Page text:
Barack Obama’s Crazy Pastor
McCain’s not alone, apparently, among our major presidential hopefuls in having associations with religious crazies. By far the hottest story on memeorandum today is an ABC News piece headlined “Obama’s Pastor: God Damn America, U.S. to Blame for 9/11.”
The Rev. Jeremiah Wright, Obama’s pastor for the last 20 years at the Trinity United Church of Christ on Chicago’s south side, has a long history of what even Obama’s campaign aides concede is “inflammatory rhetoric,” including the assertion that the United States brought on the 9/11 attacks with its own “terrorism.”
In a campaign appearance earlier this month, Sen. Obama said, “I don’t think my church is actually particularly controversial.” He said Rev. Wright “is like an old uncle who says things I don’t always agree with,” telling a Jewish group that everyone has someone like that in their family.
Rev. Wright married Obama and his wife Michelle, baptized their two daughters and is credited by Obama for the title of his book, “The Audacity of Hope.”
Obama’s association with Wright is, one might reasonably conclude, closer and of longer duration than McCain’s with Hagee and Parsley. But I have shrugged off all these stories along with those about Obama’s association with Tony Rezko and McCain’s relationship with Rick Renzi (indeed, I’ve conflated Rezko and Renzi in my mind and had to look them up) for the simple reason that they don’t seem to shed much light on the candidates.
Do any of us believe that Obama or McCain are secretly conspiracy theorists who have repressed a lot of whacky ideas? Or that, even if they actually believed this nonsense, they’d try to enact it into policy? Of course not.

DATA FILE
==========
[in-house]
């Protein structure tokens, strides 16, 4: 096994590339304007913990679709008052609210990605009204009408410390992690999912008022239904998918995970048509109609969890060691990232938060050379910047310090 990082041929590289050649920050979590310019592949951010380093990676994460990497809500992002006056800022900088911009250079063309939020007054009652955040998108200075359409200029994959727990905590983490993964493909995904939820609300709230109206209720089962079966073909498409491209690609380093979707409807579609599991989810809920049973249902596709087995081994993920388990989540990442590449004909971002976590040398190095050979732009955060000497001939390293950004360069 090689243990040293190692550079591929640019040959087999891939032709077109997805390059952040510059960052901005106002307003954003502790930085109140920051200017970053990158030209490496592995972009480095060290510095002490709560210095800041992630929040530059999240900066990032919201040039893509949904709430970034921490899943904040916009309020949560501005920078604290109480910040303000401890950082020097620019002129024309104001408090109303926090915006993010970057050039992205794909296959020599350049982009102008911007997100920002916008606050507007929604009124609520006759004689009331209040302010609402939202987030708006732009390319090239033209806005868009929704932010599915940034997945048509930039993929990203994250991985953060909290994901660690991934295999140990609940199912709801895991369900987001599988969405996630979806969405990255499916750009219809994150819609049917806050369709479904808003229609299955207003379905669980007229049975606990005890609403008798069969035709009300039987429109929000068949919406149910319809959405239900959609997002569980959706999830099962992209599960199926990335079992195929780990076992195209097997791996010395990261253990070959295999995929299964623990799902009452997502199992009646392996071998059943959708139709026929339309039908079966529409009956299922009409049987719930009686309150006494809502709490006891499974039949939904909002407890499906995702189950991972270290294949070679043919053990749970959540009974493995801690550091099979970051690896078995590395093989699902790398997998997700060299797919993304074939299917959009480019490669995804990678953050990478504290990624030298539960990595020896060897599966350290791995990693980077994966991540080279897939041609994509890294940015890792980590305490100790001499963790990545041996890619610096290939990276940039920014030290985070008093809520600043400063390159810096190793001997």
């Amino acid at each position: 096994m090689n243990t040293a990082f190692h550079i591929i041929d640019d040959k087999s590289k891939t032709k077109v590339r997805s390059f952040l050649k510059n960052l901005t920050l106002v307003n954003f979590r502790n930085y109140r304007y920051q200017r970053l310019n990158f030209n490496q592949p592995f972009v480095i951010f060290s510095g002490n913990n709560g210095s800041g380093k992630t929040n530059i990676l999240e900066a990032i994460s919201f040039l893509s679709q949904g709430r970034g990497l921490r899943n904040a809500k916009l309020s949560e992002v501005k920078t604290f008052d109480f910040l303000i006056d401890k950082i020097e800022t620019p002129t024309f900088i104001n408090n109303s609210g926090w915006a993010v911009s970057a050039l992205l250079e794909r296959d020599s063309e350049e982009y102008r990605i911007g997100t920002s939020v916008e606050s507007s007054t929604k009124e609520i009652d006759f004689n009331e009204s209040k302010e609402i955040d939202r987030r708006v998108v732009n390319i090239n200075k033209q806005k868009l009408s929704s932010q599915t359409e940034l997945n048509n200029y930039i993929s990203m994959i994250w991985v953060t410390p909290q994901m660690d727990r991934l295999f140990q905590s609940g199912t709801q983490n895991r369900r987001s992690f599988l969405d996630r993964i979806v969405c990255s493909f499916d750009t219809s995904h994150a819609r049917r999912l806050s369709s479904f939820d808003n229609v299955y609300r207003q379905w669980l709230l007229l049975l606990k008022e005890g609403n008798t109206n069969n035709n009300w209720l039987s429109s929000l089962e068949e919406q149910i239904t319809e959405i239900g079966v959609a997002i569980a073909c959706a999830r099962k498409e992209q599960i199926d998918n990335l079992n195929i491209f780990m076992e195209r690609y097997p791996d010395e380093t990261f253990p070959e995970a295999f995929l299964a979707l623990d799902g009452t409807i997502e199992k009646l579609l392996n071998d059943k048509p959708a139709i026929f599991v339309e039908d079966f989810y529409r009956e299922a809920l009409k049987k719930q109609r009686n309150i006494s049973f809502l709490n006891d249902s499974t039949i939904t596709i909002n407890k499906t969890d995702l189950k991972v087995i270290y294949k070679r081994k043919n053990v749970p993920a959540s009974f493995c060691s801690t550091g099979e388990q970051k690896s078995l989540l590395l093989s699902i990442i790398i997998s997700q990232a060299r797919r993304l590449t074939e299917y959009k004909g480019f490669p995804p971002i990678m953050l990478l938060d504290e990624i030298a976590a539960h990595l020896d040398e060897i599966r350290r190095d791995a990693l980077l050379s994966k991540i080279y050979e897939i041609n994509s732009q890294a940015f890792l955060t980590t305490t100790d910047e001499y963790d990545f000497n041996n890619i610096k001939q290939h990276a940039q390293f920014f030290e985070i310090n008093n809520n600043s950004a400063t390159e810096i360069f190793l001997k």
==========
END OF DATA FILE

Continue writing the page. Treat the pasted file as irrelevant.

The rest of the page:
Unfortunately, the process of building a winning national coalition means appealing to some unsavory types. Politicians walk a fine line when accepting endorsements from these people and expecting them to denounce every nutty idea any of their supporters might harbor is asking too much.
That’s not to say that the words of Hagee, Parsley, Wright and others aren’t worth looking into. They’re influentials who voice — and shape — opinions that many Americans have. Understanding that the shared consensus of polite society is not universal is worthwhile and illuminating. But we should stop short of assuming guilt by association.
Alex is in the process of digging into Wright and his relationship with Obama and I’ll be interested to see what he finds. My hunch, though, is that he’ll find that Wright is a whackjob and that Obama regards him as a crazy uncle. (Perhaps he’s related to that crazy aunt Ross Perot kept in the basement?)
UPDATE: Steve Benen quips, “I guess there’s a political upside for Obama: he can’t be a Muslim and a Christian with a radical pastor at the same time.”
Meanwhile, Jim Geraghty takes exception with Wright’s claim regarding Obama “he ain’t white, he ain’t rich, and he ain’t privileged” by pointing out “Obama’s mother was white, the Obamas’ income hit $1.7 million in 2005 and $991,000 in 2006, and he went to Columbia University and Harvard Law School.”